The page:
The researchers also said that while masks do not completely block the flow of aerosols, they play a critical role in disruption of the 'jet-like' air flow from a speaker's mouth, preventing the quick transport of droplets on large length scales bigger than 30 cm.
"Masks really cut this flow of tremendously," Stone said. "This identifies why (most) masks play a big role. They cut everything off."
The researchers specialize in fluid dynamics, which describes the movement of liquids and gasses. Using a high-speed camera, they film the movement of a mist of tiny droplets illuminated by a laser sheet in front of a person speaking several different phrases adjacent to the sheet. The phrases ranged from short statements like "we will beat the corona virus" to nursery rhymes including "Peter Piper picked a peck" and "Sing a song of six pence." The researchers selected the phrases to include different sounds that affect turbulent flows in a speaker's exhalation.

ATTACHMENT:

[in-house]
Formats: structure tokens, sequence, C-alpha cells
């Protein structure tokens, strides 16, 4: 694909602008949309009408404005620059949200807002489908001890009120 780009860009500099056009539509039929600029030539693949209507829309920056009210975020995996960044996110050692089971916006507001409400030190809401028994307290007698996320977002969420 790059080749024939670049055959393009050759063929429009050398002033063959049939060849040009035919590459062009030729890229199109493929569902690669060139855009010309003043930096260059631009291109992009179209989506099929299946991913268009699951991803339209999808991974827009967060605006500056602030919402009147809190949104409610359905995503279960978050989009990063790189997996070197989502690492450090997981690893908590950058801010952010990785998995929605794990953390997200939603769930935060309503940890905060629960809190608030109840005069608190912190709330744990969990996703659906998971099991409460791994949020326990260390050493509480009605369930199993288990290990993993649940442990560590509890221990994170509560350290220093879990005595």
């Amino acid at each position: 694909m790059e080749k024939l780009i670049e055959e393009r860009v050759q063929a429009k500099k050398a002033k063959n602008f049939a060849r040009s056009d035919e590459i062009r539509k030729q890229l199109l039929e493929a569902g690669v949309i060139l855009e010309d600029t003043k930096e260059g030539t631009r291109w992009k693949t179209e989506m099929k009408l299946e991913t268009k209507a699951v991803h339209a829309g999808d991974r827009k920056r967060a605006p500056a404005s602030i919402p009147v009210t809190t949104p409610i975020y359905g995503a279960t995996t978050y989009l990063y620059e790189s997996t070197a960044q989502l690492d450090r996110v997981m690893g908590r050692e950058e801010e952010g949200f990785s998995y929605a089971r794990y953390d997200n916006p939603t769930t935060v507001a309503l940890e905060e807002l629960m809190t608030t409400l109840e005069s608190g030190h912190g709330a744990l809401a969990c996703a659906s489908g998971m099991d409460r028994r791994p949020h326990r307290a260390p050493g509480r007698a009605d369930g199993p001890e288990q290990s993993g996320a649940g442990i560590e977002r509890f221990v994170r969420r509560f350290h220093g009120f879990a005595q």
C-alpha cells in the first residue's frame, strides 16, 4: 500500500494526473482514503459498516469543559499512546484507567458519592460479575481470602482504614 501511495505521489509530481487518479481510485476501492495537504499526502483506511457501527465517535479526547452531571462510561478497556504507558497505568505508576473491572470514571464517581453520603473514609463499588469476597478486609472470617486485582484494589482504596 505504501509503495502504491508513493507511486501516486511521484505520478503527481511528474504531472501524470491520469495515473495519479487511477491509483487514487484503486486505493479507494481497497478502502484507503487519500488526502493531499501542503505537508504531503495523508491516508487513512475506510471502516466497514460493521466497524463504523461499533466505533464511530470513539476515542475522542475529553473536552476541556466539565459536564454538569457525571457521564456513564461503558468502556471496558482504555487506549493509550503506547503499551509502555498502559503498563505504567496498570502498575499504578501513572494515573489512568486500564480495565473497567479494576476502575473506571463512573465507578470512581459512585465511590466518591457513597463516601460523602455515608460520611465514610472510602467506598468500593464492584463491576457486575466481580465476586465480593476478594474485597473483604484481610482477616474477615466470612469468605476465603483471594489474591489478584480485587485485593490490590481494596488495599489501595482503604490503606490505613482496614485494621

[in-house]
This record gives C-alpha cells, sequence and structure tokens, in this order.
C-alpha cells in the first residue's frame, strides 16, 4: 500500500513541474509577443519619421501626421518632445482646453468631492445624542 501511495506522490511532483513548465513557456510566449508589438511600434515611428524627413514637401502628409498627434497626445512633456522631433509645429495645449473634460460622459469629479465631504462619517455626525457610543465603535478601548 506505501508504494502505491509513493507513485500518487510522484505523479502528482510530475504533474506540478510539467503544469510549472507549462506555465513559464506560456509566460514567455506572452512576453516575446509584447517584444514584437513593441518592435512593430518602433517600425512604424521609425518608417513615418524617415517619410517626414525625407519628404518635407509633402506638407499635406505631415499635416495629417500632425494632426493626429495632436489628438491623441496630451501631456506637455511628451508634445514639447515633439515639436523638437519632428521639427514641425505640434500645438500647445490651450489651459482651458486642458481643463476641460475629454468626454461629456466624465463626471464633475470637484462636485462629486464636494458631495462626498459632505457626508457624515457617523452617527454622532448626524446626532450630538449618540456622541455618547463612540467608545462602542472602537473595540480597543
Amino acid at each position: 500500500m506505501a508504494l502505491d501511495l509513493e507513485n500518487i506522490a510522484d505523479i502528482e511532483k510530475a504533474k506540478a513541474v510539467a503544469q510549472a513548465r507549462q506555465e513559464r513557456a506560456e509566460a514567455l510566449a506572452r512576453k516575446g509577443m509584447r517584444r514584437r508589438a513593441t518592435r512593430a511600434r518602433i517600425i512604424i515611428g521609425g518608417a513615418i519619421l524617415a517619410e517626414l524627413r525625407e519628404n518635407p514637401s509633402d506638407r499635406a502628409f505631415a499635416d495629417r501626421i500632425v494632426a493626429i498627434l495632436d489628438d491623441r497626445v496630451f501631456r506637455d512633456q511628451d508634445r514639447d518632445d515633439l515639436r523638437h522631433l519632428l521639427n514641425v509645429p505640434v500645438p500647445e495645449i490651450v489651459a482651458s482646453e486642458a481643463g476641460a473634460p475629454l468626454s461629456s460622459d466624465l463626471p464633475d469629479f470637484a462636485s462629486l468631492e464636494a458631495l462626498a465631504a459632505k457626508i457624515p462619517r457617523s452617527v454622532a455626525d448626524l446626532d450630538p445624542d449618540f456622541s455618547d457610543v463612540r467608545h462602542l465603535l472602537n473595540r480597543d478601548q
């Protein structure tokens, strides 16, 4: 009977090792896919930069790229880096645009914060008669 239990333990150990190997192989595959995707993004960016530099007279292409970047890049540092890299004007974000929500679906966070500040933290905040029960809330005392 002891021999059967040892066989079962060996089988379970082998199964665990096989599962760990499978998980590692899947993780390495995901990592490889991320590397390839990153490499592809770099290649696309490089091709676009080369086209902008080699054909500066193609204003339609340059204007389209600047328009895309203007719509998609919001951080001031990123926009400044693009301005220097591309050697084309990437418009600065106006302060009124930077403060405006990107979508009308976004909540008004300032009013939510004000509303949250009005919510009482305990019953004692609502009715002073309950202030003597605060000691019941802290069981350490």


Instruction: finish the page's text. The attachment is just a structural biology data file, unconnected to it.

The researchers found that plosive sounds like 'P' create puffs of air in front of the speaker while a conversation created what the researchers called a "train of puffs." Each puff creates a small vortex of air in front of the speaker, and the interaction of these vortices creates a cone-shaped 'jet-like' airflow from the speaker's mouth. The researchers found that this airflow could easily and very quickly carry tiny particles away from the speaker.
Abkarian said that even a short phrase can move the particles past the 1-meter distancing recommended by the World Health Organization in a matter of seconds.
The researchers said the distance depends in part on the duration of the conversation. Someone speaking for more time will send particles farther. They said that the 6-foot distancing rule may not be a sufficient barrier in an interior space without good ventilation.
"If you speak for 30 seconds in a loud voice, you are going to project aerosol more than six feet in the direction of your interlocutor," Stone said.